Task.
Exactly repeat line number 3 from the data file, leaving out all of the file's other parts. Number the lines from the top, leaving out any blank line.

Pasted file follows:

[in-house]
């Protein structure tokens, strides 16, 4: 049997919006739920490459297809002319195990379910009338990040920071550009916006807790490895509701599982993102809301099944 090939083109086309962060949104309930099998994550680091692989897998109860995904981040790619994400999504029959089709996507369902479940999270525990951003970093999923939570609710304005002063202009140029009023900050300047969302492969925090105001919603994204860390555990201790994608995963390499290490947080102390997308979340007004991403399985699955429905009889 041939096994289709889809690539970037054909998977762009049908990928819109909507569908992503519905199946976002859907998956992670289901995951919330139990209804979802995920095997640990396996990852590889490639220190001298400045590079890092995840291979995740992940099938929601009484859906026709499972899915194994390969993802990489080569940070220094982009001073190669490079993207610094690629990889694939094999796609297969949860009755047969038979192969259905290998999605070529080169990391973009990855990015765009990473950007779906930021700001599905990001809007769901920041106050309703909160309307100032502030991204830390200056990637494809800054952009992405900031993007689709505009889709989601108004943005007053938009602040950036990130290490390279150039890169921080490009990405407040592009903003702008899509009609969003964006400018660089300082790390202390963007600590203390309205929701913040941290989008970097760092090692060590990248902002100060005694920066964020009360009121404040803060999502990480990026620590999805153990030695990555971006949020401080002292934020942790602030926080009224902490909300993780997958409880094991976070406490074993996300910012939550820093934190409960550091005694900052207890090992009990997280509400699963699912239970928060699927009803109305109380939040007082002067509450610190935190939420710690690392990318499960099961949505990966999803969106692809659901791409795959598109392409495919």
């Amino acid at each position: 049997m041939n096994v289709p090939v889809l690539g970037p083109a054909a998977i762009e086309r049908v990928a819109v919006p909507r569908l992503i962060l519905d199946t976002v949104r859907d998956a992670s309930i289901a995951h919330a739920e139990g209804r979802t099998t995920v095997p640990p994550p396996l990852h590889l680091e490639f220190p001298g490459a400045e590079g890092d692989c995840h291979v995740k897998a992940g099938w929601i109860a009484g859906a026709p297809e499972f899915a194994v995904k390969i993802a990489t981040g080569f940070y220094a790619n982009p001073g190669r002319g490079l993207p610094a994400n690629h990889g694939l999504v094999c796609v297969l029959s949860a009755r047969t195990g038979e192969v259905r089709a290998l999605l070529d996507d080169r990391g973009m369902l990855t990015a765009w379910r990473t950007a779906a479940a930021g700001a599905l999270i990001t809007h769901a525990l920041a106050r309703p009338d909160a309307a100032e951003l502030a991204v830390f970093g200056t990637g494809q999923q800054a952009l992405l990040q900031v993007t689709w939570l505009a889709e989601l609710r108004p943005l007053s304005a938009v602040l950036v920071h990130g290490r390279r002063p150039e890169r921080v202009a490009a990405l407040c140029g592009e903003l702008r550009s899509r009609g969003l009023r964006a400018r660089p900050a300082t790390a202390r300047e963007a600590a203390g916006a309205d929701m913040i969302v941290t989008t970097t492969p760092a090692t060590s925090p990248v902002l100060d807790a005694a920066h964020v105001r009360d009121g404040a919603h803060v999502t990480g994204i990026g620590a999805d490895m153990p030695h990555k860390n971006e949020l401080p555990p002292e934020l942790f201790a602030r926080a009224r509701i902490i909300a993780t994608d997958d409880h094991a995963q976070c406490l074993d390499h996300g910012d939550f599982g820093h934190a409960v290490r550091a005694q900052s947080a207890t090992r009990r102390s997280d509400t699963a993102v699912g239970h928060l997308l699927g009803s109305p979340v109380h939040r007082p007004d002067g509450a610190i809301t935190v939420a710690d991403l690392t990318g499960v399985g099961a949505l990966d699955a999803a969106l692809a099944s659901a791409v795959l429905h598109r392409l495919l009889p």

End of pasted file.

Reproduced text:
């Amino acid at each position: 049997m041939n096994v289709p090939v889809l690539g970037p083109a054909a998977i762009e086309r049908v990928a819109v919006p909507r569908l992503i962060l519905d199946t976002v949104r859907d998956a992670s309930i289901a995951h919330a739920e139990g209804r979802t099998t995920v095997p640990p994550p396996l990852h590889l680091e490639f220190p001298g490459a400045e590079g890092d692989c995840h291979v995740k897998a992940g099938w929601i109860a009484g859906a026709p297809e499972f899915a194994v995904k390969i993802a990489t981040g080569f940070y220094a790619n982009p001073g190669r002319g490079l993207p610094a994400n690629h990889g694939l999504v094999c796609v297969l029959s949860a009755r047969t195990g038979e192969v259905r089709a290998l999605l070529d996507d080169r990391g973009m369902l990855t990015a765009w379910r990473t950007a779906a479940a930021g700001a599905l999270i990001t809007h769901a525990l920041a106050r309703p009338d909160a309307a100032e951003l502030a991204v830390f970093g200056t990637g494809q999923q800054a952009l992405l990040q900031v993007t689709w939570l505009a889709e989601l609710r108004p943005l007053s304005a938009v602040l950036v920071h990130g290490r390279r002063p150039e890169r921080v202009a490009a990405l407040c140029g592009e903003l702008r550009s899509r009609g969003l009023r964006a400018r660089p900050a300082t790390a202390r300047e963007a600590a203390g916006a309205d929701m913040i969302v941290t989008t970097t492969p760092a090692t060590s925090p990248v902002l100060d807790a005694a920066h964020v105001r009360d009121g404040a919603h803060v999502t990480g994204i990026g620590a999805d490895m153990p030695h990555k860390n971006e949020l401080p555990p002292e934020l942790f201790a602030r926080a009224r509701i902490i909300a993780t994608d997958d409880h094991a995963q976070c406490l074993d390499h996300g910012d939550f599982g820093h934190a409960v290490r550091a005694q900052s947080a207890t090992r009990r102390s997280d509400t699963a993102v699912g239970h928060l997308l699927g009803s109305p979340v109380h939040r007082p007004d002067g509450a610190i809301t935190v939420a710690d991403l690392t990318g499960v399985g099961a949505l990966d699955a999803a969106l692809a099944s659901a791409v795959l429905h598109r392409l495919l009889p």